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Your question could be answered like two similar questions: what could you do during a test that did not match the posted job requirements, and what could you do after?

I think you might have offered to accomplish the end-result of the test using the job requirements, instead of the harder requirement they asked you to use. So, if the position says "one of the following languages: JavaScript, Python, C#, Ruby", ask if you could bring up the web-server and use JavaScript/Python instead to generate the HTML. You can always request something, though they might not be prepared to go that way. Requesting at the half-way point when you gave it a good try is fine too, though even harder to pull off.

After you've been through a test that didn't match your skill-set, you can still offer your own demonstration, though it would have to be short as people will want to keep a schedule.

The "professional" thing to do is not complain about their test; they may not be the ones who wrote the job requirements, and they only know about what their part of workplace requires. Perhaps the Python and Javascript positions have been filled, and they're just looking for the Ruby person now. Just as people who don't even meet the job requirements will still apply, often managers will interview other peoples candidates who were looking for something different. It's a time investment which is less likely to pay off for either side, but the few hours required might be better than interviewing no one.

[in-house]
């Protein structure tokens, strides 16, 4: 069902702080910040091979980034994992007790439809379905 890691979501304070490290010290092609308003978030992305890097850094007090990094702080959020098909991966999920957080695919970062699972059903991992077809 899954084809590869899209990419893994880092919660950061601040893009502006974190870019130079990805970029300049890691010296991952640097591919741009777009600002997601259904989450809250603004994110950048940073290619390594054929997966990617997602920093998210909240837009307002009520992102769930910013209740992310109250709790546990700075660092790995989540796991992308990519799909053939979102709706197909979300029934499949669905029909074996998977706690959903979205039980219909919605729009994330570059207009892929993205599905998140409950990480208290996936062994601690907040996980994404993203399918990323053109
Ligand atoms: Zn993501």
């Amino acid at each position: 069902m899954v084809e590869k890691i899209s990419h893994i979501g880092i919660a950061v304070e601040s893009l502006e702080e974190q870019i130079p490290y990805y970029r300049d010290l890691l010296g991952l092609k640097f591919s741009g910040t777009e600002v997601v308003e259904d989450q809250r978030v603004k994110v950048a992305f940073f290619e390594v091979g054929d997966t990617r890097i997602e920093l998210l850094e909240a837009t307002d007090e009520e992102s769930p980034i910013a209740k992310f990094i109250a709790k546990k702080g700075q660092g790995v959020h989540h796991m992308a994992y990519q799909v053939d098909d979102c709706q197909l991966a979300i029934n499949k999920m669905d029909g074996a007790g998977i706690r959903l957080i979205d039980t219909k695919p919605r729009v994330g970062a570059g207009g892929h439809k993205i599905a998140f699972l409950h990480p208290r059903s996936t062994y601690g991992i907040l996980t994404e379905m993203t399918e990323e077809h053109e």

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A professional response is to chalk it up to experience and prepare for your next interview with a clear head.

Job interviews are competitive, and there are usually more qualified candidates than there are positions to fill. Even with the best preparation there will always be an element of luck involved.